This reality also raises questions from a jurisdictional perspective. For example, if a trademark owner can identify the infringer and their country of origin, would traditional legal action be possible in that country? (Based on a growing number of existing infringement lawsuits, that answer appears to be a simple yes.) Additionally, can trademark owners successfully sue the owner(s) or controller(s) of a metaverse for liability? intermediaries? And if so, what is the competent court? These are just a few of the many questions brand owners need to ask themselves right now.

Marks in the Metaverse

Another question trademark owners are currently facing is whether they can simply rely on existing trademark rights when it comes to enforcing the metaverse and thus avoid filing separate applications for trademarks. virtual goods and services? Although there are ongoing infringement cases in the United States in which companies rely on their “real world” trademark rights to claim infringement in relation to NFTs and early iterations of the Metaverse, there there is still no clear ruling in many jurisdictions. Although there is an argument that with the blurring of physical and digital space, companies should be able to rely on existing rights. Despite (or perhaps because of) such uncertainty, there has been an increase in metaverse-related deposits across the globe.

As of February 2022, 16,000 Chinese trademark applications containing “METAVERSE” or “元宇宙” (YUAN YU ZHOU, which means “metaverse” in Chinese) had been filed in each class of goods/services. The National Intellectual Property Administration of China has taken a clear stance against the misuse of the registration of trademarks containing such terms and only allows trademarks with distinctiveness in the “real” world equivalent to that in the virtual world for registration to protect those interests in the metaverse.

Meanwhile, in the US, more than 4,000 NFT-related trademark applications were filed with the US Patent and Trademark Office between January 1 and May 31, 2022. And the Office European Union Intellectual Property has seen a similar increase in the number of new applications filed. in 2022 – football club Inter Milan, luxury sports car maker Maserati and energy drink brand Red Bull are among the companies that filed claims related to NFTs and/or the Metaverse.

These metaverse-focused applications are generally classified in Class 9 for “downloadable virtual goods, including NFTs”, Class 35 for “retail stores of virtual goods”, and/or Class 41 for ” entertainment services in virtual environments”. Depending on the level of brand commitment, broader protection may also cover Class 36 for financial services related to virtual currencies, Class 38 for telecommunications services related to virtual communities, Class 42 for computer software not downloadable for virtual goods creation/NFT trading.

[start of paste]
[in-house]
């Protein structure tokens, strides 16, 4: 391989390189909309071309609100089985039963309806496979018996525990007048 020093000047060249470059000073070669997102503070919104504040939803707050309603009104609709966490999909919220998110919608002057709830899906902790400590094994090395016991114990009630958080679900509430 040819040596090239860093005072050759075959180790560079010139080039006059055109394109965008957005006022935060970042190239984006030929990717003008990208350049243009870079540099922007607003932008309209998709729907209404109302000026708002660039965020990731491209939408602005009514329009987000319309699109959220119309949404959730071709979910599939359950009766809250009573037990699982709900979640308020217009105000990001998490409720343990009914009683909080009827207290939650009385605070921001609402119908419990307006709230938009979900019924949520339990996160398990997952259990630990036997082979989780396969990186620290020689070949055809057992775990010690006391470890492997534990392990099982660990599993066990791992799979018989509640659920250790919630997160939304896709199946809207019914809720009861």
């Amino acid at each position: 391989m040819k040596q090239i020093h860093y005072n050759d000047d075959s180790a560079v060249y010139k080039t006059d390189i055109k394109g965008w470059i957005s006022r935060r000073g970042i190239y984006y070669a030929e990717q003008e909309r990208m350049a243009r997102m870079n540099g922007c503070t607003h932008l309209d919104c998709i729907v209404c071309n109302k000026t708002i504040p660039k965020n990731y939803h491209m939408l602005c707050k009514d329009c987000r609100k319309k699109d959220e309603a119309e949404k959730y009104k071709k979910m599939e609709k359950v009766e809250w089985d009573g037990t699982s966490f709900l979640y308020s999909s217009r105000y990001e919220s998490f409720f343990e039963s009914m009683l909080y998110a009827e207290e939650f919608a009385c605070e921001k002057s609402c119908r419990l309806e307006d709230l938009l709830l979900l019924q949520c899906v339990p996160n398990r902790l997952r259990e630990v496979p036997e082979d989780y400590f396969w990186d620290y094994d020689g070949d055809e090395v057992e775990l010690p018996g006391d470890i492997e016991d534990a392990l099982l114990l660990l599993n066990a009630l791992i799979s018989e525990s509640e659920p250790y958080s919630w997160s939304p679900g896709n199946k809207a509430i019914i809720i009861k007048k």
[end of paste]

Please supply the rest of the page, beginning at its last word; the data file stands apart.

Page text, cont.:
With the increase in filings related to the metaverse, at least some local trademark offices are also reviewing and updating the new classification of goods and services. For example, in Thailand the Trademark Office guidelines have been updated to reflect some of these new terms and in practice the Vietnam Trademark Office has also accepted this specification. On the other hand, in Indonesia metaverse-related goods and services are not yet standard items and therefore one option is to try to adapt the terms to locally accepted specifications until new specifications are available. locally developed. In China, as long as the Chinese national registration of a mark covers all subclasses of traditional goods and services that align with the relevant metaverse classes, this should provide sufficient coverage without incurring additional costs of new filings. .

Generally, for a brand to future-proof its brand portfolio, it may make sense to extend trademark rights in (and registrations for) key commercial markets and/or where the ownership enforcement regime Intellectual property may not be as developed as you would need to rely on trademark registration for a specific virtual specification. Trademark owners should also continue to actively consider protecting 3D shape marks, sound marks (i.e. MP3), holograms, motion marks and multimedia marks, as they may be more relevant in the audio-visual sensory environment of the metaverse.

Brands will no doubt be keen to monitor future developments on the Metaverse and ensure that their intellectual property is properly protected. Having the right strategy in place will be crucial for any brand looking to thrive in the “New Internet” and gain control over their brand.

Lisa Yoon is director of to wake up Indonesian office with extensive IP experience in Southeast Asia.

Love Fält is a senior partner based in Rouse’s Stockholm office.

Ya Wen is a senior trademark attorney based in Rouse’s Beijing office.